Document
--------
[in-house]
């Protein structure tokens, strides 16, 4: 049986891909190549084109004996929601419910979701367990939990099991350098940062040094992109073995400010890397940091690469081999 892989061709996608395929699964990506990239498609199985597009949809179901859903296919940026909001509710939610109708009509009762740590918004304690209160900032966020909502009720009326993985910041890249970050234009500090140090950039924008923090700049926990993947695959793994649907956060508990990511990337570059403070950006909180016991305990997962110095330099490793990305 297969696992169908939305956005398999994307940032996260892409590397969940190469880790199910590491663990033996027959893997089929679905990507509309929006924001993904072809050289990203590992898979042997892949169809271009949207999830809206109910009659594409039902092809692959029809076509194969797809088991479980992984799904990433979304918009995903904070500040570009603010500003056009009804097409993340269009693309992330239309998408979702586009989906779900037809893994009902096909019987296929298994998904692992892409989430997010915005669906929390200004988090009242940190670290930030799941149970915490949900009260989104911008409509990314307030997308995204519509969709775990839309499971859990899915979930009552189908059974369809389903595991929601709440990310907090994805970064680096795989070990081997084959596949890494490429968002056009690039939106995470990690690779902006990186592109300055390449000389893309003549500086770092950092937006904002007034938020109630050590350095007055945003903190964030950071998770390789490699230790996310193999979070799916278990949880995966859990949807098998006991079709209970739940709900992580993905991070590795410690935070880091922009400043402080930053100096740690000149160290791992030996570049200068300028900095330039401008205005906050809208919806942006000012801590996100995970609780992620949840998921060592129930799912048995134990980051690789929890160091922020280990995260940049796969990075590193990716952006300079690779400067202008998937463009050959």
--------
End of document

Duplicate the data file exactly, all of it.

[in-house]
């Protein structure tokens, strides 16, 4: 049986891909190549084109004996929601419910979701367990939990099991350098940062040094992109073995400010890397940091690469081999 892989061709996608395929699964990506990239498609199985597009949809179901859903296919940026909001509710939610109708009509009762740590918004304690209160900032966020909502009720009326993985910041890249970050234009500090140090950039924008923090700049926990993947695959793994649907956060508990990511990337570059403070950006909180016991305990997962110095330099490793990305 297969696992169908939305956005398999994307940032996260892409590397969940190469880790199910590491663990033996027959893997089929679905990507509309929006924001993904072809050289990203590992898979042997892949169809271009949207999830809206109910009659594409039902092809692959029809076509194969797809088991479980992984799904990433979304918009995903904070500040570009603010500003056009009804097409993340269009693309992330239309998408979702586009989906779900037809893994009902096909019987296929298994998904692992892409989430997010915005669906929390200004988090009242940190670290930030799941149970915490949900009260989104911008409509990314307030997308995204519509969709775990839309499971859990899915979930009552189908059974369809389903595991929601709440990310907090994805970064680096795989070990081997084959596949890494490429968002056009690039939106995470990690690779902006990186592109300055390449000389893309003549500086770092950092937006904002007034938020109630050590350095007055945003903190964030950071998770390789490699230790996310193999979070799916278990949880995966859990949807098998006991079709209970739940709900992580993905991070590795410690935070880091922009400043402080930053100096740690000149160290791992030996570049200068300028900095330039401008205005906050809208919806942006000012801590996100995970609780992620949840998921060592129930799912048995134990980051690789929890160091922020280990995260940049796969990075590193990716952006300079690779400067202008998937463009050959």